In college, I hated sleeping at night -- that was when the fun was -- so I socialized late and rose early -- really early -- to study. I popped a few NoDoz in those years. How else to get through finals?

In the early work years, there was so much travel, so many late-night deadlines, that sleep was mostly relegated to airplane seats or naps. It was then I discovered the eye mask, a great way to kid yourself that you are sleeping through a night, not through lunch.

Coffee was like plasma for me. I could do a triple espresso three times a day. I may have kidded myself that it wasn't NoDoz, or, more recently, 5-Hour Energy, but it adds up to the same thing, doesn't it?

All in an effort to fight sleep.

A very wise person recently reminded me of the oft-quoted 23rd Psalm, which gives us the passage, "He maketh me to lie down in green pastures...." I always thought "green pastures" was the key to that line. But maybe "maketh me to lie down" is more critical.

Sleep like that is truly heaven-blessed.

But who gets it?

Not kids, it seems. Energy drinks are the fastest growing soft drink in the country. The 5-Hour Energy folks rightfully note that one shot of their product is no worse than a cup or two of coffee. But what if you pop them like jellybeans? It's dangerous -- especially for still-forming teenage bodies. Still, can we blame our kids for thinking it's OK? What kind of example have adults set?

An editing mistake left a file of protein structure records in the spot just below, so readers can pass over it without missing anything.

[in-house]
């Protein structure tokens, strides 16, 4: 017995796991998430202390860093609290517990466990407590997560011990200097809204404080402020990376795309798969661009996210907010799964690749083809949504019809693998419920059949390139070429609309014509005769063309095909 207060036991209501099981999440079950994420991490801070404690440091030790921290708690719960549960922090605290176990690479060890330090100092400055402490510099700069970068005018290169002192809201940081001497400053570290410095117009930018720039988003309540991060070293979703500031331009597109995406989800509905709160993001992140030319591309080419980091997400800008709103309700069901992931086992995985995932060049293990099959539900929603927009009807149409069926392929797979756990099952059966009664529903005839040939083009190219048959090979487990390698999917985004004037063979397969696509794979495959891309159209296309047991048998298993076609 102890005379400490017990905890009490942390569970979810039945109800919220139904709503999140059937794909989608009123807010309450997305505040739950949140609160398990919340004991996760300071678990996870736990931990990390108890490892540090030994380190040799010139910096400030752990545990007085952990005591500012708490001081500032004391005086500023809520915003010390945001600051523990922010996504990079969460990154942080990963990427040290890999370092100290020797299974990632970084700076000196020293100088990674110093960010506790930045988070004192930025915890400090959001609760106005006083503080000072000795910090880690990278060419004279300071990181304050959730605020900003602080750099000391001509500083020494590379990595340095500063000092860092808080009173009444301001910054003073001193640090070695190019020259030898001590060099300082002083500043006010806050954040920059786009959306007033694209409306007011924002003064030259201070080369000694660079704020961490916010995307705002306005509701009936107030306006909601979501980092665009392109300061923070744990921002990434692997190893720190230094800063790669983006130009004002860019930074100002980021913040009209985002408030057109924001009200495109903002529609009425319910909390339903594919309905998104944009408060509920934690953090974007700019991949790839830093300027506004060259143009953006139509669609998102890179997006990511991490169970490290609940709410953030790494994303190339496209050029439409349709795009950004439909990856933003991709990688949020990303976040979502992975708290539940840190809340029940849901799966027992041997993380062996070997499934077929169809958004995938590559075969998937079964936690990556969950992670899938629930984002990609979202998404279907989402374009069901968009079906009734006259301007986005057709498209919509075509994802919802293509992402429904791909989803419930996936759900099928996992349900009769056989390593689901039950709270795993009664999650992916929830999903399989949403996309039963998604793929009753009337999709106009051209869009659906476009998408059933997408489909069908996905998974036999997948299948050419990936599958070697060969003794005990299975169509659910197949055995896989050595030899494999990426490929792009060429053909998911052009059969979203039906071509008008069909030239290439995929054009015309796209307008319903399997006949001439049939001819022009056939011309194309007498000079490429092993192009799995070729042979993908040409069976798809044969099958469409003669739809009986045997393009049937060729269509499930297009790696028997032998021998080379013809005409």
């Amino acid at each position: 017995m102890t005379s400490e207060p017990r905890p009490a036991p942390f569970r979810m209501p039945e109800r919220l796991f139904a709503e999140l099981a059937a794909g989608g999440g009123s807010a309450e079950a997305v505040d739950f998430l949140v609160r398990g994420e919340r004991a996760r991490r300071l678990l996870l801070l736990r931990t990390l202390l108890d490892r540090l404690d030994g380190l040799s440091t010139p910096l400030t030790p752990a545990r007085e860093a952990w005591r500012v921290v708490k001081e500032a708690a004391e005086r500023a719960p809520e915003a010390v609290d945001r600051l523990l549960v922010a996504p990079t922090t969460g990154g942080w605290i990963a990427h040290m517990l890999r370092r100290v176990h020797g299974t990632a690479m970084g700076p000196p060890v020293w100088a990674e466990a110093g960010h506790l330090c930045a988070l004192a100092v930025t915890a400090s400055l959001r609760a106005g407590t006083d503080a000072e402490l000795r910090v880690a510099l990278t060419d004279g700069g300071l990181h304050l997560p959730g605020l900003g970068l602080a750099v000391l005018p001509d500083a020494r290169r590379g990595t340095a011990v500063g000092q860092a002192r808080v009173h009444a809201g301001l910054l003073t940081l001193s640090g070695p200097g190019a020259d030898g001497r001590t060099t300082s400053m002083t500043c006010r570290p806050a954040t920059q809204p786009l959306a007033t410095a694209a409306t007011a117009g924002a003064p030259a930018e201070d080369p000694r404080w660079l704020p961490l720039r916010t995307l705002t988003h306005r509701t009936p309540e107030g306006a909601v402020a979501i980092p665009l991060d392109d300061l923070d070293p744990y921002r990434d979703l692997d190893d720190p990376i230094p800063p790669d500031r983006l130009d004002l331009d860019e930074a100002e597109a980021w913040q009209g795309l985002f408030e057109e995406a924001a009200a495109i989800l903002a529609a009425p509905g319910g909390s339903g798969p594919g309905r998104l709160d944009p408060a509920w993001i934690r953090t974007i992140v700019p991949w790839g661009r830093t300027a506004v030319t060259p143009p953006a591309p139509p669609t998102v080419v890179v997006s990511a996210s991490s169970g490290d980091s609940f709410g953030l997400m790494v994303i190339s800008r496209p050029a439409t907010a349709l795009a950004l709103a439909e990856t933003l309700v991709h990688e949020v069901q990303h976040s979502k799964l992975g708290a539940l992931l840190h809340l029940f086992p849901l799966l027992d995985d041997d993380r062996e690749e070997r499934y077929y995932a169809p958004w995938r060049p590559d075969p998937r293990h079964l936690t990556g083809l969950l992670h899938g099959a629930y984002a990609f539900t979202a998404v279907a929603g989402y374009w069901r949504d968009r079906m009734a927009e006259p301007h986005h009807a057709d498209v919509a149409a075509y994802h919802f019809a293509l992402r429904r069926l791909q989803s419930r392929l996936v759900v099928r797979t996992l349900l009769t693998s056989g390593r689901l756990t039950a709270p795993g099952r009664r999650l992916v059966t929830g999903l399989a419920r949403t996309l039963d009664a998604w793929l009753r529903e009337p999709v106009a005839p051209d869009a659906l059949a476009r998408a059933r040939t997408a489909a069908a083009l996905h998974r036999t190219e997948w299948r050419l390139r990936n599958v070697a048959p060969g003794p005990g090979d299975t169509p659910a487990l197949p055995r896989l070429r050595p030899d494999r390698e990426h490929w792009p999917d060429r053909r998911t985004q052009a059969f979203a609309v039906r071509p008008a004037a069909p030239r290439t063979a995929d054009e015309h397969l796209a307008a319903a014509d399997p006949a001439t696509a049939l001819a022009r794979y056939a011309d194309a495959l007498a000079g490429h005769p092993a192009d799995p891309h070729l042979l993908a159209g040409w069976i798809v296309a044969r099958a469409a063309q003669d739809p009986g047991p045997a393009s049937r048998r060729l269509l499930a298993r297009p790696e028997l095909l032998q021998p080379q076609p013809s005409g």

Ironically, as I was writing this, I closed my eyes and drifted off for a minute. A coffee cup was in front of me. I realize how ridiculous a picture that paints.

Kids, take note.

One of my fondest memories is a nap I took in a New Orleans hotel years ago, a spring day, the window open to a courtyard, the distant sound of a jazz saxophone drifting on the breeze.

I realize now it wasn't just the setting, it was the serenity of being at rest, without an alarm or a deadline. Maybe it's a sign of getting older. But I no longer feel the need to fill every waking hour with activity.

I would much prefer to find a green pasture and make up for about 40 years.

Every weekday JewishWorldReview.com publishes what many in the media and Washington consider "must-reading". Sign up for the daily JWR update. It's free. Just click here.

Comment on Mitch's column by clicking here.

Mitch's Archives